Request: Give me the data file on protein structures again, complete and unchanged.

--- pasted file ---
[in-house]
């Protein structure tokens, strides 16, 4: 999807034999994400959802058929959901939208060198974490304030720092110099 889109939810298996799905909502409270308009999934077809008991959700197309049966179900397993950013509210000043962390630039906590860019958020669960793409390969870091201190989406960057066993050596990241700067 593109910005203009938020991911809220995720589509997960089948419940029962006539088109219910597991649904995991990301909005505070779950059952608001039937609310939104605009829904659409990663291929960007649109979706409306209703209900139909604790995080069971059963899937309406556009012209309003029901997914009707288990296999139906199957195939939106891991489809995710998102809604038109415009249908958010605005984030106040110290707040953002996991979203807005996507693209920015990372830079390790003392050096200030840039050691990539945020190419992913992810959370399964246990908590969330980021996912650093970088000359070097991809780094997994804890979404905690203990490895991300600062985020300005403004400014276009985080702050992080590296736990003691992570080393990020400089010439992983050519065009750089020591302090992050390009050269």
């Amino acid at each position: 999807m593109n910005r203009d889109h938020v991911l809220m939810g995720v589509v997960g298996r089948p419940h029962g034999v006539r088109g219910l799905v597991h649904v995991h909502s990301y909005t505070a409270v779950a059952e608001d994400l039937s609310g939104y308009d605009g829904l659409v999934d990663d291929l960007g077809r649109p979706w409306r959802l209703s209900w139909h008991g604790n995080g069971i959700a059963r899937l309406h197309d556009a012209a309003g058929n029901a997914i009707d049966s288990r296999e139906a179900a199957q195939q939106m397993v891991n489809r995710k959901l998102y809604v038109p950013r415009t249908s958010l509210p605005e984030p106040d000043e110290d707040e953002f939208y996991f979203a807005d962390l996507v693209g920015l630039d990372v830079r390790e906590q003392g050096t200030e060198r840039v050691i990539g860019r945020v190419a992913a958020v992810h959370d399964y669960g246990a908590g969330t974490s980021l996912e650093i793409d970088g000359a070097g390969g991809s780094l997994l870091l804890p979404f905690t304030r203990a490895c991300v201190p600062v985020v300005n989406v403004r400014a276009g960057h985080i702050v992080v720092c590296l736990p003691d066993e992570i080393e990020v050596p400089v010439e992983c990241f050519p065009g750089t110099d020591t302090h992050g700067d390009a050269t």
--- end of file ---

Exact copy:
[in-house]
């Protein structure tokens, strides 16, 4: 999807034999994400959802058929959901939208060198974490304030720092110099 889109939810298996799905909502409270308009999934077809008991959700197309049966179900397993950013509210000043962390630039906590860019958020669960793409390969870091201190989406960057066993050596990241700067 593109910005203009938020991911809220995720589509997960089948419940029962006539088109219910597991649904995991990301909005505070779950059952608001039937609310939104605009829904659409990663291929960007649109979706409306209703209900139909604790995080069971059963899937309406556009012209309003029901997914009707288990296999139906199957195939939106891991489809995710998102809604038109415009249908958010605005984030106040110290707040953002996991979203807005996507693209920015990372830079390790003392050096200030840039050691990539945020190419992913992810959370399964246990908590969330980021996912650093970088000359070097991809780094997994804890979404905690203990490895991300600062985020300005403004400014276009985080702050992080590296736990003691992570080393990020400089010439992983050519065009750089020591302090992050390009050269």
């Amino acid at each position: 999807m593109n910005r203009d889109h938020v991911l809220m939810g995720v589509v997960g298996r089948p419940h029962g034999v006539r088109g219910l799905v597991h649904v995991h909502s990301y909005t505070a409270v779950a059952e608001d994400l039937s609310g939104y308009d605009g829904l659409v999934d990663d291929l960007g077809r649109p979706w409306r959802l209703s209900w139909h008991g604790n995080g069971i959700a059963r899937l309406h197309d556009a012209a309003g058929n029901a997914i009707d049966s288990r296999e139906a179900a199957q195939q939106m397993v891991n489809r995710k959901l998102y809604v038109p950013r415009t249908s958010l509210p605005e984030p106040d000043e110290d707040e953002f939208y996991f979203a807005d962390l996507v693209g920015l630039d990372v830079r390790e906590q003392g050096t200030e060198r840039v050691i990539g860019r945020v190419a992913a958020v992810h959370d399964y669960g246990a908590g969330t974490s980021l996912e650093i793409d970088g000359a070097g390969g991809s780094l997994l870091l804890p979404f905690t304030r203990a490895c991300v201190p600062v985020v300005n989406v403004r400014a276009g960057h985080i702050v992080v720092c590296l736990p003691d066993e992570i080393e990020v050596p400089v010439e992983c990241f050519p065009g750089t110099d020591t302090h992050g700067d390009a050269t």